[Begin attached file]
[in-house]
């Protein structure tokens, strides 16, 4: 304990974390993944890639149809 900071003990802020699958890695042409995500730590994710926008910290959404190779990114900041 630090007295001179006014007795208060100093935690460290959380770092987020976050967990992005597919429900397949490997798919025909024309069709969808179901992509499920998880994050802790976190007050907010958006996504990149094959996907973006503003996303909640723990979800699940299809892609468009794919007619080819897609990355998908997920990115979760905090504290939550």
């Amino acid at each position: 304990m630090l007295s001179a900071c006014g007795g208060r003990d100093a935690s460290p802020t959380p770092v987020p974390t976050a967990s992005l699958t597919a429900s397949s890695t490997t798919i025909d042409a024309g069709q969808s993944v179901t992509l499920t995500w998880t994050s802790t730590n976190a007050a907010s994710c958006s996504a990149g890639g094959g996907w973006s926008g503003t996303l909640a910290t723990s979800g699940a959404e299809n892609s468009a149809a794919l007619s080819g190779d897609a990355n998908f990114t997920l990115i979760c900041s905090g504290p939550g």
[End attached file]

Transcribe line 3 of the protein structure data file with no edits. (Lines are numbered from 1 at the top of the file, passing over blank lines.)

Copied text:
């Amino acid at each position: 304990m630090l007295s001179a900071c006014g007795g208060r003990d100093a935690s460290p802020t959380p770092v987020p974390t976050a967990s992005l699958t597919a429900s397949s890695t490997t798919i025909d042409a024309g069709q969808s993944v179901t992509l499920t995500w998880t994050s802790t730590n976190a007050a907010s994710c958006s996504a990149g890639g094959g996907w973006s926008g503003t996303l909640a910290t723990s979800g699940a959404e299809n892609s468009a149809a794919l007619s080819g190779d897609a990355n998908f990114t997920l990115i979760c900041s905090g504290p939550g």